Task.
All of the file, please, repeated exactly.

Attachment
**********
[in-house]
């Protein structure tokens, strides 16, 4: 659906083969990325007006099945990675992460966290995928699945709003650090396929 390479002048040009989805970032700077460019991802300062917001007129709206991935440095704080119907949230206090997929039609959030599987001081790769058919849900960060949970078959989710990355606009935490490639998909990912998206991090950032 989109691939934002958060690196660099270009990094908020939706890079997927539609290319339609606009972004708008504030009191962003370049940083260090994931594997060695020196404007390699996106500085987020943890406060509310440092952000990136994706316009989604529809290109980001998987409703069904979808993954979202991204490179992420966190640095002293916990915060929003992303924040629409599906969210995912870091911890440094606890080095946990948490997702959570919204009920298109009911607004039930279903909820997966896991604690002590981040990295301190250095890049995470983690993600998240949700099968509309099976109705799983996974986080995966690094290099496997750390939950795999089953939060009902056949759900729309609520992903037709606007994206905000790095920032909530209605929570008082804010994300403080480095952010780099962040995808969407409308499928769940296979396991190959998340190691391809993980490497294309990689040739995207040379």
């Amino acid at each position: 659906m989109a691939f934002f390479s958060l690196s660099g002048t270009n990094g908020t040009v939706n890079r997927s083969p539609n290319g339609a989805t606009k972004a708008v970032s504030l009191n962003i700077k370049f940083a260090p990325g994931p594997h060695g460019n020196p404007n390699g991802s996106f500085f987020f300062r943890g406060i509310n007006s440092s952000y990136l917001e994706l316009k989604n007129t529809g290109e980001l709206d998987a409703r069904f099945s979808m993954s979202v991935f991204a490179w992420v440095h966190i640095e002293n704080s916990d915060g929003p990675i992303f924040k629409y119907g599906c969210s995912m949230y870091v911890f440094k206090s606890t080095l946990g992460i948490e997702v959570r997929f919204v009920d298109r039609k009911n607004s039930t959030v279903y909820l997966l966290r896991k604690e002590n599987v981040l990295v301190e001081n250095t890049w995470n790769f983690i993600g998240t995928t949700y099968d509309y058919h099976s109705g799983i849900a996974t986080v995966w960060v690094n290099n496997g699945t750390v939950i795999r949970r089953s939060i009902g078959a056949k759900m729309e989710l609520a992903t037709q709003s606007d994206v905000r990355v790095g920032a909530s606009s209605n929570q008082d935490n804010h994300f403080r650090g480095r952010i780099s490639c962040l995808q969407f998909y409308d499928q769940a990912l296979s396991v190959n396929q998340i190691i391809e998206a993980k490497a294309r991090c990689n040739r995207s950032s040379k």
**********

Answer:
[in-house]
């Protein structure tokens, strides 16, 4: 659906083969990325007006099945990675992460966290995928699945709003650090396929 390479002048040009989805970032700077460019991802300062917001007129709206991935440095704080119907949230206090997929039609959030599987001081790769058919849900960060949970078959989710990355606009935490490639998909990912998206991090950032 989109691939934002958060690196660099270009990094908020939706890079997927539609290319339609606009972004708008504030009191962003370049940083260090994931594997060695020196404007390699996106500085987020943890406060509310440092952000990136994706316009989604529809290109980001998987409703069904979808993954979202991204490179992420966190640095002293916990915060929003992303924040629409599906969210995912870091911890440094606890080095946990948490997702959570919204009920298109009911607004039930279903909820997966896991604690002590981040990295301190250095890049995470983690993600998240949700099968509309099976109705799983996974986080995966690094290099496997750390939950795999089953939060009902056949759900729309609520992903037709606007994206905000790095920032909530209605929570008082804010994300403080480095952010780099962040995808969407409308499928769940296979396991190959998340190691391809993980490497294309990689040739995207040379």
């Amino acid at each position: 659906m989109a691939f934002f390479s958060l690196s660099g002048t270009n990094g908020t040009v939706n890079r997927s083969p539609n290319g339609a989805t606009k972004a708008v970032s504030l009191n962003i700077k370049f940083a260090p990325g994931p594997h060695g460019n020196p404007n390699g991802s996106f500085f987020f300062r943890g406060i509310n007006s440092s952000y990136l917001e994706l316009k989604n007129t529809g290109e980001l709206d998987a409703r069904f099945s979808m993954s979202v991935f991204a490179w992420v440095h966190i640095e002293n704080s916990d915060g929003p990675i992303f924040k629409y119907g599906c969210s995912m949230y870091v911890f440094k206090s606890t080095l946990g992460i948490e997702v959570r997929f919204v009920d298109r039609k009911n607004s039930t959030v279903y909820l997966l966290r896991k604690e002590n599987v981040l990295v301190e001081n250095t890049w995470n790769f983690i993600g998240t995928t949700y099968d509309y058919h099976s109705g799983i849900a996974t986080v995966w960060v690094n290099n496997g699945t750390v939950i795999r949970r089953s939060i009902g078959a056949k759900m729309e989710l609520a992903t037709q709003s606007d994206v905000r990355v790095g920032a909530s606009s209605n929570q008082d935490n804010h994300f403080r650090g480095r952010i780099s490639c962040l995808q969407f998909y409308d499928q769940a990912l296979s396991v190959n396929q998340i190691i391809e998206a993980k490497a294309r991090c990689n040739r995207s950032s040379k």